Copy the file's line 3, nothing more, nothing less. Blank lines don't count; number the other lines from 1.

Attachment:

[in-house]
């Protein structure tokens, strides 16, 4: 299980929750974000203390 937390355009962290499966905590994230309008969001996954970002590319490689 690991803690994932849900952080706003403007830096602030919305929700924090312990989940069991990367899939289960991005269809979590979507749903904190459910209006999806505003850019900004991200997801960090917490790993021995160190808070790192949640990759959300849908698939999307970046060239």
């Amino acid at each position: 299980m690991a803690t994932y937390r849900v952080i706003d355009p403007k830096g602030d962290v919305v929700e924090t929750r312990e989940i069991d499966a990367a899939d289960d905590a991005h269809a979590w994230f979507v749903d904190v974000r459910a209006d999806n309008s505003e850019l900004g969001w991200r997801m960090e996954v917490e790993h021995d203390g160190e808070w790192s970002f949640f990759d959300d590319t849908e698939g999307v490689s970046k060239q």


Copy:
């Amino acid at each position: 299980m690991a803690t994932y937390r849900v952080i706003d355009p403007k830096g602030d962290v919305v929700e924090t929750r312990e989940i069991d499966a990367a899939d289960d905590a991005h269809a979590w994230f979507v749903d904190v974000r459910a209006d999806n309008s505003e850019l900004g969001w991200r997801m960090e996954v917490e790993h021995d203390g160190e808070w790192s970002f949640f990759d959300d590319t849908e698939g999307v490689s970046k060239q």